Currently, imported grapes from Australia, Chile, Egypt and other markets are still available.  Due to difficulties exporting to China during the pandemic, some overseas grape exporters have reduced their exports to China and turned to other Asian regions. This supply is weakening China’s grape export position in overseas markets, mostly in Southeast Asia. In contrast, the export volume of China Red has not grown significantly.

Yet China’s competitive advantage holds; compared with other countries, the shipping period from China to Southeast Asia is shorter, and there is still an advantage in price

North America: Better weather for grapes this year, but possible logistical issues loom
Grape supplies in North America are transitioning to California’s San Joaquin Valley.

“We’re transitioning from the Mexican crop and it looks like things are running about 10 days ahead of last year,” says one California shipper. He notes that the area has had more normal to slightly warmer weather this season, which is conducive to good production. “It hasn’t been too hot, unlike that extreme heat we had last summer. So the plants are able to rest at night with the cooler nights and then grow vigorously during the day. The vines are very healthy and the crop looks good,” he says.

He notes that the crop, which is roughly the same size as last year, will provide ample supplies of good quality grapes. “The berry size on the grapes right now is larger than normal so we’re going to be able to deliver consistent sizing to consumers along with what we believe is a great-tasting product. Out of the gate, we’re going to have high sugars in the product,” says the shipper. 

Coachella, California is also still producing grapes right now but wrapping up production rapidly. “This is really the transition week where more people are getting into harvesting grapes in the San Joaquin Valley and with just about everybody going by next week,” he adds.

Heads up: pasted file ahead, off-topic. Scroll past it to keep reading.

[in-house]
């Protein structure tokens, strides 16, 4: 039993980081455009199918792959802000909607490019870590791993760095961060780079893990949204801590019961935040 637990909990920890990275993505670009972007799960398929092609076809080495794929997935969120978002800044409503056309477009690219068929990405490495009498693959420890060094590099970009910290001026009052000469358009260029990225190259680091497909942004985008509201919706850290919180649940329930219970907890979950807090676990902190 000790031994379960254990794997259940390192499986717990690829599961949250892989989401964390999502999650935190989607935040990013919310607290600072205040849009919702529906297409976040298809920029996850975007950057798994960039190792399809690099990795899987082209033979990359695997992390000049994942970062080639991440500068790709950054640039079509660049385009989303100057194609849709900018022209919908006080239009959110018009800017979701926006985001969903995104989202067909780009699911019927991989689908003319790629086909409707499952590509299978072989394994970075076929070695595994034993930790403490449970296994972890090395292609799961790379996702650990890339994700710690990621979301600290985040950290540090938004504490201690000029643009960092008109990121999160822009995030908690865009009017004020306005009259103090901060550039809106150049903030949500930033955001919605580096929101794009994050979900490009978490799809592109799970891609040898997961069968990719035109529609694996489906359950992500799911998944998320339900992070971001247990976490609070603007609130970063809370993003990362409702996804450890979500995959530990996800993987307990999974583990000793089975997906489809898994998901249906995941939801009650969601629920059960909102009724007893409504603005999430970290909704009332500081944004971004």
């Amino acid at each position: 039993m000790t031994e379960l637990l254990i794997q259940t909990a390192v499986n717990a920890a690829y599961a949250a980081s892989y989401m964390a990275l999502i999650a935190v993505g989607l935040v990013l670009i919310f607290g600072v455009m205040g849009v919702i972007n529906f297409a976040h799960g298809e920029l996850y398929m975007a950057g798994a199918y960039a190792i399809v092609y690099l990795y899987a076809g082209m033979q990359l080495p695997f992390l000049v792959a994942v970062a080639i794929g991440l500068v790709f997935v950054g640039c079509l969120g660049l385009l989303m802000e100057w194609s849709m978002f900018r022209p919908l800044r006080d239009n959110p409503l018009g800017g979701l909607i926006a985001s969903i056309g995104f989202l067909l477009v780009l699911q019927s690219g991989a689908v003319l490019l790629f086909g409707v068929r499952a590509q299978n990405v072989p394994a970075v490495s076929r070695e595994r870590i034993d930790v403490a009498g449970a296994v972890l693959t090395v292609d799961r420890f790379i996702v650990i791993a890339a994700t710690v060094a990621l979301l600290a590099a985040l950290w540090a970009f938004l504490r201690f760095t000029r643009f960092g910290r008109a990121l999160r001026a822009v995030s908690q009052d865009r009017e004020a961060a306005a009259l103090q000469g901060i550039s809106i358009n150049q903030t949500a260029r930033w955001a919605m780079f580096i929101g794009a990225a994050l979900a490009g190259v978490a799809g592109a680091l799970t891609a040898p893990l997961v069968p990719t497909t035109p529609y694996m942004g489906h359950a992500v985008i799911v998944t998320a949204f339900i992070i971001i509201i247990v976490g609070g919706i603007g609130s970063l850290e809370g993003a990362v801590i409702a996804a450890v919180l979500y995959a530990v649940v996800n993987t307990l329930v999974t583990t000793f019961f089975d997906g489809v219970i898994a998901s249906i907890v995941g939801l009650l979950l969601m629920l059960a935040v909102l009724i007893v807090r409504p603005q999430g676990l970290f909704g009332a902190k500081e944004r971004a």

Meanwhile the crop is coming into strong demand. “Most retailers are looking forward to the California crop. They believe they’re going to get more consistent sizing and a higher quality grape. So there’s good strong demand going into the season,” says the shipper, noting that consumers continue to look towards the newer varieties of grapes that offer great eating quality and big berries. And given the stretch on consumer’s wallets these days, consumers are also going to be very selective with what they purchase. “It’s going to be important that we deliver value to the customer for the near future—that value being great quality at a reasonable price,” he says. 

With stronger demand meeting that size of a crop, prices are expected to be slightly higher this season.

Yet with moving the crop, the shipper notes that the ports could continue to be a challenge this season when exporting grapes. “California has recently changed the way independent contractors are defined and we believe that’s going to take several trucks off the road. It could be working with the ports and moving product into the ports is more difficult,” he says. “It’s also just going to drive the freight cost up.”

South America: “It has been the best season in Chile in terms of production and quality in many years, but the worst in terms of logistics and return to the producer”